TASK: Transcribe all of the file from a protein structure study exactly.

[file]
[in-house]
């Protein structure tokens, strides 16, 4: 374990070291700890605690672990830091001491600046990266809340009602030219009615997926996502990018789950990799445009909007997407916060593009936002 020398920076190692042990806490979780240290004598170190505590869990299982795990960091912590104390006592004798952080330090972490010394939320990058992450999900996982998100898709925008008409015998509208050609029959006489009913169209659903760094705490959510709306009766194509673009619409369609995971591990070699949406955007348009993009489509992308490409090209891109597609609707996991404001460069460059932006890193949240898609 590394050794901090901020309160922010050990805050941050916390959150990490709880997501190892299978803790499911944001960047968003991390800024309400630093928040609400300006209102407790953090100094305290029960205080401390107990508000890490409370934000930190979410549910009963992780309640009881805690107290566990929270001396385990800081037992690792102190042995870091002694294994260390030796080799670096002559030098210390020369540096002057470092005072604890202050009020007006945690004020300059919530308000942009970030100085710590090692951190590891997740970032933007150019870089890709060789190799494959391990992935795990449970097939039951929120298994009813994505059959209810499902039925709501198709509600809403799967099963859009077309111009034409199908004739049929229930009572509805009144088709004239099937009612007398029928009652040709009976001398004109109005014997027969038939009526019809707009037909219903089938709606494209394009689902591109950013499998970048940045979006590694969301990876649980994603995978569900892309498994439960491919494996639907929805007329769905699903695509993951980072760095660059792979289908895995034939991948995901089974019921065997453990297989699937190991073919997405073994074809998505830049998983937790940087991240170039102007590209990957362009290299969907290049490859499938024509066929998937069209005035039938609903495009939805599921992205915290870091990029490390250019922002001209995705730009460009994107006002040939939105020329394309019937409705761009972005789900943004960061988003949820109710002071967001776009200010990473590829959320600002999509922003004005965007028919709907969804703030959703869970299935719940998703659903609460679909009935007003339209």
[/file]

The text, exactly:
[in-house]
């Protein structure tokens, strides 16, 4: 374990070291700890605690672990830091001491600046990266809340009602030219009615997926996502990018789950990799445009909007997407916060593009936002 020398920076190692042990806490979780240290004598170190505590869990299982795990960091912590104390006592004798952080330090972490010394939320990058992450999900996982998100898709925008008409015998509208050609029959006489009913169209659903760094705490959510709306009766194509673009619409369609995971591990070699949406955007348009993009489509992308490409090209891109597609609707996991404001460069460059932006890193949240898609 590394050794901090901020309160922010050990805050941050916390959150990490709880997501190892299978803790499911944001960047968003991390800024309400630093928040609400300006209102407790953090100094305290029960205080401390107990508000890490409370934000930190979410549910009963992780309640009881805690107290566990929270001396385990800081037992690792102190042995870091002694294994260390030796080799670096002559030098210390020369540096002057470092005072604890202050009020007006945690004020300059919530308000942009970030100085710590090692951190590891997740970032933007150019870089890709060789190799494959391990992935795990449970097939039951929120298994009813994505059959209810499902039925709501198709509600809403799967099963859009077309111009034409199908004739049929229930009572509805009144088709004239099937009612007398029928009652040709009976001398004109109005014997027969038939009526019809707009037909219903089938709606494209394009689902591109950013499998970048940045979006590694969301990876649980994603995978569900892309498994439960491919494996639907929805007329769905699903695509993951980072760095660059792979289908895995034939991948995901089974019921065997453990297989699937190991073919997405073994074809998505830049998983937790940087991240170039102007590209990957362009290299969907290049490859499938024509066929998937069209005035039938609903495009939805599921992205915290870091990029490390250019922002001209995705730009460009994107006002040939939105020329394309019937409705761009972005789900943004960061988003949820109710002071967001776009200010990473590829959320600002999509922003004005965007028919709907969804703030959703869970299935719940998703659903609460679909009935007003339209």